origin: [1900's] Middle English; moppe or mop= rag doll or baby.
I decided to define this specifically in conjunction with this New York Times article regarding Serena Williams' single-handed ability not only in the field of tennis, but her physical prowess to challenge and redefine stereotypes of race, gender, femininity, and class as well.
"Instead, she spends her days bageling 20-something moppets who have never known the game without her."
A "moppet" is someone in their youth, thought of as a child; naive, even foolish; a rag doll (or a child's toy). An archaic term most commonly used to describe little girls or female babies. Moppet dolls have yarn for hair, and often a rag or leftover scrap made into a dress; poor substitutes for the real thing, but good enough for children's imagination. Therefore, it is a word tinged with fondness for the subject regardless of the humble references, for who is not fond of their first toys?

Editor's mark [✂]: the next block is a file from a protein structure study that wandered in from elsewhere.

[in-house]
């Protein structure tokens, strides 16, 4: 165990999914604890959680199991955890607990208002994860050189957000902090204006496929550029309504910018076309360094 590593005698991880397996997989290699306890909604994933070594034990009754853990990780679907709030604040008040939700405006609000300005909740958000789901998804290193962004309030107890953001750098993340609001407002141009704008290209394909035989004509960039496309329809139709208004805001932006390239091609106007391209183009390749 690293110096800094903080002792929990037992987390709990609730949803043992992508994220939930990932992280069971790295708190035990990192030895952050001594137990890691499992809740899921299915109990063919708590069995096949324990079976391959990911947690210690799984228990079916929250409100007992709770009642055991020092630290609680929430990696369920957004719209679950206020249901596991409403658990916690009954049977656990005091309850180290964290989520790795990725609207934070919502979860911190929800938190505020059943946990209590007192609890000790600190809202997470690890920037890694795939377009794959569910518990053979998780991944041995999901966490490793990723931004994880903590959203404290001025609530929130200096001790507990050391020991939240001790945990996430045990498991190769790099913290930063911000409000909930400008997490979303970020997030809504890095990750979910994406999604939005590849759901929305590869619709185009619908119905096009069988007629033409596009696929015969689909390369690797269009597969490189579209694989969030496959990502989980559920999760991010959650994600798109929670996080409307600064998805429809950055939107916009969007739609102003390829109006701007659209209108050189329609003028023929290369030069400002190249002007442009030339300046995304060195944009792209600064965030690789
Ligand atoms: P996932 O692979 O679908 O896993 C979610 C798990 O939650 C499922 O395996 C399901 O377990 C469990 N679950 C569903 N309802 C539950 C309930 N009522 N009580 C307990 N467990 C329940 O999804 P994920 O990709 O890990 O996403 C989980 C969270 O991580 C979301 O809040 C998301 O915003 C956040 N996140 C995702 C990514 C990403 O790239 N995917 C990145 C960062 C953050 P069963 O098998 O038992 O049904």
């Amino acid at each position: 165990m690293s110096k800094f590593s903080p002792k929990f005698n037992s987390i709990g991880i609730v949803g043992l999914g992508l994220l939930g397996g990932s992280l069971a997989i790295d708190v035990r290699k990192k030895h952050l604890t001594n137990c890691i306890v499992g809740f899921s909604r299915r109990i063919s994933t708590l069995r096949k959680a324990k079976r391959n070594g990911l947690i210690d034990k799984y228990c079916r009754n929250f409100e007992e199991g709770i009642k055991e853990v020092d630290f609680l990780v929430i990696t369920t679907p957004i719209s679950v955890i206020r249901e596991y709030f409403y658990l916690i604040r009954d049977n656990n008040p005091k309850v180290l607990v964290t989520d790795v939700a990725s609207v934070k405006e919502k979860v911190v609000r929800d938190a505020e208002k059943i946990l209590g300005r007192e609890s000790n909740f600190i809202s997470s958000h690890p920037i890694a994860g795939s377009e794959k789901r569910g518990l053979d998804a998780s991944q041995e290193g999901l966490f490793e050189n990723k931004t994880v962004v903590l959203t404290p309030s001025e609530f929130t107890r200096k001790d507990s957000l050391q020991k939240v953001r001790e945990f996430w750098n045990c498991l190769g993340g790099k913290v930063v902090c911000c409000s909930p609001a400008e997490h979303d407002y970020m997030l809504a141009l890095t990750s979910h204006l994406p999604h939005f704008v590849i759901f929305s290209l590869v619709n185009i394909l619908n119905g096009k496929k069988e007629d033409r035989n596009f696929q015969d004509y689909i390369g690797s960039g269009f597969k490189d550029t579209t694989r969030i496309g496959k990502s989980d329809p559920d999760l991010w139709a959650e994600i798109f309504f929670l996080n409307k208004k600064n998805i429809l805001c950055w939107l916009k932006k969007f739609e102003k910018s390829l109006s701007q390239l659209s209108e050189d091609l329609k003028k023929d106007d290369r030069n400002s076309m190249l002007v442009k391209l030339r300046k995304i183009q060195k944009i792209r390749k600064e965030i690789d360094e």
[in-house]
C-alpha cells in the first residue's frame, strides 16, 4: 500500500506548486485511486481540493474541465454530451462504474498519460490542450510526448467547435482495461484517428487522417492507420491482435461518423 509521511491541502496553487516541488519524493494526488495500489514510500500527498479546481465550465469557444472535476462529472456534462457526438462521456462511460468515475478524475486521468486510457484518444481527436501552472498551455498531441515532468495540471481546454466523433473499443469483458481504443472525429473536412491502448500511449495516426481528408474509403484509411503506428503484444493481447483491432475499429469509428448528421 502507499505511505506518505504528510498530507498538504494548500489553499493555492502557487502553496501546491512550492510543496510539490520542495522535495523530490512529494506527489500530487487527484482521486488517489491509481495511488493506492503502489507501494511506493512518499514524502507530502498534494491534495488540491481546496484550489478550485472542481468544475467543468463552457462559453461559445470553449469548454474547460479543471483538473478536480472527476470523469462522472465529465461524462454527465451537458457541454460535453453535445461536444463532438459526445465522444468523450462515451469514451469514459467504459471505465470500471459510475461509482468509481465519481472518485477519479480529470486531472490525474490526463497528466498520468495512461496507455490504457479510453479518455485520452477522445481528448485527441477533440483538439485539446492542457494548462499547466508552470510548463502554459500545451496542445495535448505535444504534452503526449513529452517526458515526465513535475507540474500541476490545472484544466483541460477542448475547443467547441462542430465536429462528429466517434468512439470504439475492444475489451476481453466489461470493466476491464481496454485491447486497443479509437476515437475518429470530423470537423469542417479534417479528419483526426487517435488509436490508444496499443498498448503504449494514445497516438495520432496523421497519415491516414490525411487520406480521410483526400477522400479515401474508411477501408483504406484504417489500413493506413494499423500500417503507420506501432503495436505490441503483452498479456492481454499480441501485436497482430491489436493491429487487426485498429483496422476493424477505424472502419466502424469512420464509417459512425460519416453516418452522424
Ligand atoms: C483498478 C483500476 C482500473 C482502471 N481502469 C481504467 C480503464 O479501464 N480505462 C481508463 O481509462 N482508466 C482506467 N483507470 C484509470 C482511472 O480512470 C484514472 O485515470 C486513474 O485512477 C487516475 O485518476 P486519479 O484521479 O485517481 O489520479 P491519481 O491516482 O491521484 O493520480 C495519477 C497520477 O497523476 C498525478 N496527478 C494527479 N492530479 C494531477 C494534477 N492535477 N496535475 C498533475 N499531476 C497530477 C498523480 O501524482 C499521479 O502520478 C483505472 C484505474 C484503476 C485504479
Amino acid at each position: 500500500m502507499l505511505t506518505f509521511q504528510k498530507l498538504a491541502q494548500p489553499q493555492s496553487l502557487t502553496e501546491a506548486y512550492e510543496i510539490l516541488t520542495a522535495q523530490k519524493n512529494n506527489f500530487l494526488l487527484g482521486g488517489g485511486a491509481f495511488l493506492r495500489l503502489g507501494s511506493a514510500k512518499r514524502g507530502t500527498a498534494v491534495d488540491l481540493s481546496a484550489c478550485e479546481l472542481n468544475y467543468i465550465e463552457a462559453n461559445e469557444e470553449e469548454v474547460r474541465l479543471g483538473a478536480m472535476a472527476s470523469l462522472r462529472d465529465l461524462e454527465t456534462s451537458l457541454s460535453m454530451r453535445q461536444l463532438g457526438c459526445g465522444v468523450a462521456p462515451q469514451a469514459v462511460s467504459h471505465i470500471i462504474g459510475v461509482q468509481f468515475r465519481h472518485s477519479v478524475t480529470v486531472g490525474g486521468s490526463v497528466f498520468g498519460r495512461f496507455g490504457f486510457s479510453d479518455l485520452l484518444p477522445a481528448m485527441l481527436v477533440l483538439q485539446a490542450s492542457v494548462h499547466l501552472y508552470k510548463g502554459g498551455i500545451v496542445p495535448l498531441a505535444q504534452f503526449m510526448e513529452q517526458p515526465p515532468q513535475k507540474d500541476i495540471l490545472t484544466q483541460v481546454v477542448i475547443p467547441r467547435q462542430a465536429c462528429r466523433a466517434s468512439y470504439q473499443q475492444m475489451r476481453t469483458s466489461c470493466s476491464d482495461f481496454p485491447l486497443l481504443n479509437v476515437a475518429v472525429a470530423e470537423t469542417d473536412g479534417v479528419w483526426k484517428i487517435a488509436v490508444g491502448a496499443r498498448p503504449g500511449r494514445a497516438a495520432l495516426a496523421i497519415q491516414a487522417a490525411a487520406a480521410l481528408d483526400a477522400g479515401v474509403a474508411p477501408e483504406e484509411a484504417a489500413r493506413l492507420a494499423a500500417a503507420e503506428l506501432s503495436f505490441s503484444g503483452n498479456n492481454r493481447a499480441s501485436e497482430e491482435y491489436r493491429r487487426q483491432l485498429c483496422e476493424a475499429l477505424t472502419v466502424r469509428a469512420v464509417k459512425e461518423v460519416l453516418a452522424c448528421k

In the cartoon My Little Pony, we discover that a large male character, Big Mac, has a secret fondness for Twilight Sparkle's old moppet named Smartypants. Again, altering assumptions and stereotypes within the story titled Party of One (Episode 29), while already doing so within their own fan base (perhaps reflective therein); interesting coincidence!